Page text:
Step 1: Taking Mesurements
I then cut out all of the holes from my template and cut up some wood to make the mold. It is recommended that you use smooth surfaced material to make your mold, mine had a little texture in it to help me replicate a wood finish on my final product. I then sealed the corners with some caulk. The height of my new countertop was 2" as recommended as the minimum on the concrete I used. I had then traced all other markings from my template to the bottom of the wood, so I could add my mold forms for all my holes.
(I was making two sink countertops, in case I didn't like the first one, that's why there are two molds)
Step 2: Adding Mold Forms
I used some dowel stock with tape on it for the faucet holes, a CRAZY glue stick shell for the stopper hole, and some foam I found across the street from a gallery show. I cut the foam with a paper clip, i kept reheating over fire. These mold can be done more precisely, however going into this i knew that the lips on my bath sink hardware were forgiving enough to cover all the rough edges.
Step 3: Reinforcing Skeleton
Step 4: Buying Concrete, and Pouring
After every mold is poured, it is important to remove the bubbles from the mixture. I used a sander with no sanding pad on it, and applied it's vibrations to the perimeter of mold multiple times around.
Step 5: Leaving the Project to Dry
Step 6: Filling in Imperfections With Concrete Slurry and Sanding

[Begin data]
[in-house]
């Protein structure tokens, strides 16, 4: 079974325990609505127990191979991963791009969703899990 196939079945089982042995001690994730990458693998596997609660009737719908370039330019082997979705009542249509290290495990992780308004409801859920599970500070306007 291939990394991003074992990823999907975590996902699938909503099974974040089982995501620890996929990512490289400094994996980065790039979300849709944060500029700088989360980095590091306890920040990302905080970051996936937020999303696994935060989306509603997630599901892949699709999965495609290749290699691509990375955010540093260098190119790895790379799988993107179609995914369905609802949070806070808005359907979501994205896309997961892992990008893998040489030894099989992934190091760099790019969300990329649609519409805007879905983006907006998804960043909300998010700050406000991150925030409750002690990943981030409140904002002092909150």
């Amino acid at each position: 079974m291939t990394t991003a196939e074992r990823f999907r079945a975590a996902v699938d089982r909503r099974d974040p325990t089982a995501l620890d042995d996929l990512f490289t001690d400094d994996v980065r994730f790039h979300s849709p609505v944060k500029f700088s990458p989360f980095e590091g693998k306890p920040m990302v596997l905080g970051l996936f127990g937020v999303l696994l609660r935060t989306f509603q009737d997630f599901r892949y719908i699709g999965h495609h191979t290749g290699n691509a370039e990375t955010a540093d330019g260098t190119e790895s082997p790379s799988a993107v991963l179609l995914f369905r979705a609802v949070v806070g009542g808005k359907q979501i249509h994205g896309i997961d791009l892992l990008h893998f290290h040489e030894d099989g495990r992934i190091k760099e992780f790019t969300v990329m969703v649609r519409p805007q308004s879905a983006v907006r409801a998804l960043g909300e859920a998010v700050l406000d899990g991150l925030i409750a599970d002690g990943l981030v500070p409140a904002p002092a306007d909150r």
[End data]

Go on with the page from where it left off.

Sanding was the worst part of the job. Unless you have a polishing grinder/grinder, you will have to spend a lot of time sanding this by hand. Professionals go through a whole set of grits from 100 to 3000, while I just used the ones I had at home. I had an 80 to finish up the roughness of the mold corners, 120, 220, 400, 800. I spend about 30/40 minutes using each one, and was very happy with the result, minus the fact that I had to often change the sanding paper, and throw it away as concrete was clogging it up very quickly. I think if I ever do this again when I move out of this apartment, I will invest 70-100$ or whatever it costs into a set of diamond polishing pads.
(Picture shows unsanded block as it came out of the mold. It shows the water runs in the concrete because i was diluting the mix with water a bit too much, when I should have been more patient. This has worked out for me however, because it looks like wood grain, for which i was shooting for, as you will see in the next step.)
Step 7: Staining, Sealing, Waxing
I ordered two acid stain samples (4oz) from Expressions-LTD and a sealant (16oz). Be prepared to pay a lot for shipping on the stain as it is a hazardous material. The price for shipping these three tiny bottles came out more than the 30 dollars that I spent on the products - 34 DOLLARS.
I then ordered concrete countertop wax from CHENG Concrete for 20 dollars total.
I cleaned the surface with water and a rag and waited a day.
I applied the light stain with a fairly dry synthetic artist brush in tiger stripes to imitate the grain. I did this a couple of times, with no wiping of excess or anything (there was no excess). Then I did the same with the darker stain. After that I diluted some amonia in water and wiped down the surface multiple times with a rag dipped in the solution. When no stain was getting picked up by the rag, I did it a couple more times and left to dry for a day. Next day I rolled the sealant on 3 times in very thin coats, with no time intervals in between. Let dry for 3 days afterward. After it was dry I applied CHENG countertop wax with a rag, and buffed it with a glass cleaning cloth I had laying around. A day after, I unmounted the old sink top, put the new on it, and connected all the plumbing. Below is the example of the difference.
I rate this project as time consuming, slightly expensive, but EXTREMELY rewarding. Every time I get up, hating to go to work, and I see the sink, it really boosts my mood!
Good luck and have fun!